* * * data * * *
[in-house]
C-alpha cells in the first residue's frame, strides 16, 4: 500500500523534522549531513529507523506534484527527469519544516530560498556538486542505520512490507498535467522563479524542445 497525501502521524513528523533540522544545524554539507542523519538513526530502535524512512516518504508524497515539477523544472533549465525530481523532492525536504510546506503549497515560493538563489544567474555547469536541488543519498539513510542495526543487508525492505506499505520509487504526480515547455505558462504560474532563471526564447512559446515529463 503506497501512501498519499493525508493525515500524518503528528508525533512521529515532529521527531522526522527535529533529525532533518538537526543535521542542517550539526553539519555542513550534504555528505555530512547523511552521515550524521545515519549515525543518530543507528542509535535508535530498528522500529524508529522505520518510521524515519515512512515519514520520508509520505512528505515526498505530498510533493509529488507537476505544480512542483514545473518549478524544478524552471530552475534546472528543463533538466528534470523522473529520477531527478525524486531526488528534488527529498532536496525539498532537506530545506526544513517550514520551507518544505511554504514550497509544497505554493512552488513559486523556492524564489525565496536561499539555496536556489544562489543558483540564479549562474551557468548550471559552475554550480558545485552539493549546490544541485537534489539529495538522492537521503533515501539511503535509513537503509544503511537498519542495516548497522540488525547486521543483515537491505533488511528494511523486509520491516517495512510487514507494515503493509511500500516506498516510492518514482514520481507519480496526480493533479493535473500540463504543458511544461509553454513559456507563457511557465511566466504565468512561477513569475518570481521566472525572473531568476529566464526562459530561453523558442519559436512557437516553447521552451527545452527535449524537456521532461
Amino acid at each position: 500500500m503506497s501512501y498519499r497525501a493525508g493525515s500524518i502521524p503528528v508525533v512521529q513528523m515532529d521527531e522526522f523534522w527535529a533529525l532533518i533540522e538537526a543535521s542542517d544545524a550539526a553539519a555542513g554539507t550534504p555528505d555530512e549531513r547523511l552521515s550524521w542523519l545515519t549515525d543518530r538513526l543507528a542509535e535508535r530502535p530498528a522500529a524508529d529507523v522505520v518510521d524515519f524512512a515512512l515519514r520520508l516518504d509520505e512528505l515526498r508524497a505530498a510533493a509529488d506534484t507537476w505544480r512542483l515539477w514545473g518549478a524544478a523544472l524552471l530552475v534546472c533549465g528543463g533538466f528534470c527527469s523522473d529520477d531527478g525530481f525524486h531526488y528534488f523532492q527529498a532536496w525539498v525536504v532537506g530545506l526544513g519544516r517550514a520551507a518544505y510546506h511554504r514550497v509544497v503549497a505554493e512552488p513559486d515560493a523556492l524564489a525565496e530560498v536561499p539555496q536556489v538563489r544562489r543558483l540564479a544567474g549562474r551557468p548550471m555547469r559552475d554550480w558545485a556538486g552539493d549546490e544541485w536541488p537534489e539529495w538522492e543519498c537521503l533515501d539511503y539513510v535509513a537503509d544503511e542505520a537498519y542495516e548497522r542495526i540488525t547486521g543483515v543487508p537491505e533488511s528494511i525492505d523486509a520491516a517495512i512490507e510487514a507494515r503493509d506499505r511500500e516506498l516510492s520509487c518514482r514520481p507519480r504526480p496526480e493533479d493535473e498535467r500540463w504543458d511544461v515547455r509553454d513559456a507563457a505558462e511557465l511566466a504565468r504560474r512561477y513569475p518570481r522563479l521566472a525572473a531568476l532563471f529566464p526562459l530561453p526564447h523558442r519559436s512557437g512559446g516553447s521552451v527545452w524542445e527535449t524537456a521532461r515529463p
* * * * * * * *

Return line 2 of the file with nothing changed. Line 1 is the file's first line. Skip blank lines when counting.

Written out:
C-alpha cells in the first residue's frame, strides 16, 4: 500500500523534522549531513529507523506534484527527469519544516530560498556538486542505520512490507498535467522563479524542445 497525501502521524513528523533540522544545524554539507542523519538513526530502535524512512516518504508524497515539477523544472533549465525530481523532492525536504510546506503549497515560493538563489544567474555547469536541488543519498539513510542495526543487508525492505506499505520509487504526480515547455505558462504560474532563471526564447512559446515529463 503506497501512501498519499493525508493525515500524518503528528508525533512521529515532529521527531522526522527535529533529525532533518538537526543535521542542517550539526553539519555542513550534504555528505555530512547523511552521515550524521545515519549515525543518530543507528542509535535508535530498528522500529524508529522505520518510521524515519515512512515519514520520508509520505512528505515526498505530498510533493509529488507537476505544480512542483514545473518549478524544478524552471530552475534546472528543463533538466528534470523522473529520477531527478525524486531526488528534488527529498532536496525539498532537506530545506526544513517550514520551507518544505511554504514550497509544497505554493512552488513559486523556492524564489525565496536561499539555496536556489544562489543558483540564479549562474551557468548550471559552475554550480558545485552539493549546490544541485537534489539529495538522492537521503533515501539511503535509513537503509544503511537498519542495516548497522540488525547486521543483515537491505533488511528494511523486509520491516517495512510487514507494515503493509511500500516506498516510492518514482514520481507519480496526480493533479493535473500540463504543458511544461509553454513559456507563457511557465511566466504565468512561477513569475518570481521566472525572473531568476529566464526562459530561453523558442519559436512557437516553447521552451527545452527535449524537456521532461